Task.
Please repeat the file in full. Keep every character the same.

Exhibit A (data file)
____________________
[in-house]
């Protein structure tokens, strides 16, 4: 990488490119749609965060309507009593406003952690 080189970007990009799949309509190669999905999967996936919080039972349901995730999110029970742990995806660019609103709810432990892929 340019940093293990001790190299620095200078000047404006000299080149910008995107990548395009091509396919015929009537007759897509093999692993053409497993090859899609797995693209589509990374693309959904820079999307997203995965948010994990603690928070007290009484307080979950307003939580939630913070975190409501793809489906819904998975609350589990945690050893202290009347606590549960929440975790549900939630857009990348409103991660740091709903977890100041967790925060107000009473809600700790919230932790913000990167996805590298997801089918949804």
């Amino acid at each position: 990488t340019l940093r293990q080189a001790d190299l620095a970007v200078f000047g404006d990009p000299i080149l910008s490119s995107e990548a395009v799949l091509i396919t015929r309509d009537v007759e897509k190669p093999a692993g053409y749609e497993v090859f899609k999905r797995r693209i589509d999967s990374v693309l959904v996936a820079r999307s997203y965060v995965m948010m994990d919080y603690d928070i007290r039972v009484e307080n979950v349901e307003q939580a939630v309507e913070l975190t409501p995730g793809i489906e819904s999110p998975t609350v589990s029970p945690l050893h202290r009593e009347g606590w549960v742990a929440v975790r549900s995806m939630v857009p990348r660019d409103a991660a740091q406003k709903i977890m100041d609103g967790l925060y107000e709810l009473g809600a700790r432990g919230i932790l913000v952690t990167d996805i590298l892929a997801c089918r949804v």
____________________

[in-house]
């Protein structure tokens, strides 16, 4: 990488490119749609965060309507009593406003952690 080189970007990009799949309509190669999905999967996936919080039972349901995730999110029970742990995806660019609103709810432990892929 340019940093293990001790190299620095200078000047404006000299080149910008995107990548395009091509396919015929009537007759897509093999692993053409497993090859899609797995693209589509990374693309959904820079999307997203995965948010994990603690928070007290009484307080979950307003939580939630913070975190409501793809489906819904998975609350589990945690050893202290009347606590549960929440975790549900939630857009990348409103991660740091709903977890100041967790925060107000009473809600700790919230932790913000990167996805590298997801089918949804």
């Amino acid at each position: 990488t340019l940093r293990q080189a001790d190299l620095a970007v200078f000047g404006d990009p000299i080149l910008s490119s995107e990548a395009v799949l091509i396919t015929r309509d009537v007759e897509k190669p093999a692993g053409y749609e497993v090859f899609k999905r797995r693209i589509d999967s990374v693309l959904v996936a820079r999307s997203y965060v995965m948010m994990d919080y603690d928070i007290r039972v009484e307080n979950v349901e307003q939580a939630v309507e913070l975190t409501p995730g793809i489906e819904s999110p998975t609350v589990s029970p945690l050893h202290r009593e009347g606590w549960v742990a929440v975790r549900s995806m939630v857009p990348r660019d409103a991660a740091q406003k709903i977890m100041d609103g967790l925060y107000e709810l009473g809600a700790r432990g919230i932790l913000v952690t990167d996805i590298l892929a997801c089918r949804v």